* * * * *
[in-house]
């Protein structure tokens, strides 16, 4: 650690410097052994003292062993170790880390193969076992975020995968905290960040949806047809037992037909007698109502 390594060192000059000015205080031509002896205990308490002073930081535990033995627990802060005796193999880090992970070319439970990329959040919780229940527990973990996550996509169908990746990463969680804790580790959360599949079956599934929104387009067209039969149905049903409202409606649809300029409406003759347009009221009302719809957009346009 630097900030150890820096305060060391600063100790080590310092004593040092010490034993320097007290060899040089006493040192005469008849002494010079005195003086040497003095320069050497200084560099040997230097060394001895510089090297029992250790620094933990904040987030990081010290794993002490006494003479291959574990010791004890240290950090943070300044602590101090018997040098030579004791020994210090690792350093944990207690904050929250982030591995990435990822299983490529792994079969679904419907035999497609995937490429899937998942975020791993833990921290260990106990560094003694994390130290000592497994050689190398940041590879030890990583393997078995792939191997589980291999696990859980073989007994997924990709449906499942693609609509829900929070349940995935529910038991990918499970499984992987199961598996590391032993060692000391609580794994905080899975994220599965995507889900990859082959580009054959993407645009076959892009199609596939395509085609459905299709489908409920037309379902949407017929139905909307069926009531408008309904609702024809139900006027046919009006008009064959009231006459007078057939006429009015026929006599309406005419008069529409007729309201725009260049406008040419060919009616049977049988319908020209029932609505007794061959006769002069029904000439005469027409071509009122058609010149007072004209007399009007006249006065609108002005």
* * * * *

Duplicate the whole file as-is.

[in-house]
């Protein structure tokens, strides 16, 4: 650690410097052994003292062993170790880390193969076992975020995968905290960040949806047809037992037909007698109502 390594060192000059000015205080031509002896205990308490002073930081535990033995627990802060005796193999880090992970070319439970990329959040919780229940527990973990996550996509169908990746990463969680804790580790959360599949079956599934929104387009067209039969149905049903409202409606649809300029409406003759347009009221009302719809957009346009 630097900030150890820096305060060391600063100790080590310092004593040092010490034993320097007290060899040089006493040192005469008849002494010079005195003086040497003095320069050497200084560099040997230097060394001895510089090297029992250790620094933990904040987030990081010290794993002490006494003479291959574990010791004890240290950090943070300044602590101090018997040098030579004791020994210090690792350093944990207690904050929250982030591995990435990822299983490529792994079969679904419907035999497609995937490429899937998942975020791993833990921290260990106990560094003694994390130290000592497994050689190398940041590879030890990583393997078995792939191997589980291999696990859980073989007994997924990709449906499942693609609509829900929070349940995935529910038991990918499970499984992987199961598996590391032993060692000391609580794994905080899975994220599965995507889900990859082959580009054959993407645009076959892009199609596939395509085609459905299709489908409920037309379902949407017929139905909307069926009531408008309904609702024809139900006027046919009006008009064959009231006459007078057939006429009015026929006599309406005419008069529409007729309201725009260049406008040419060919009616049977049988319908020209029932609505007794061959006769002069029904000439005469027409071509009122058609010149007072004209007399009007006249006065609108002005």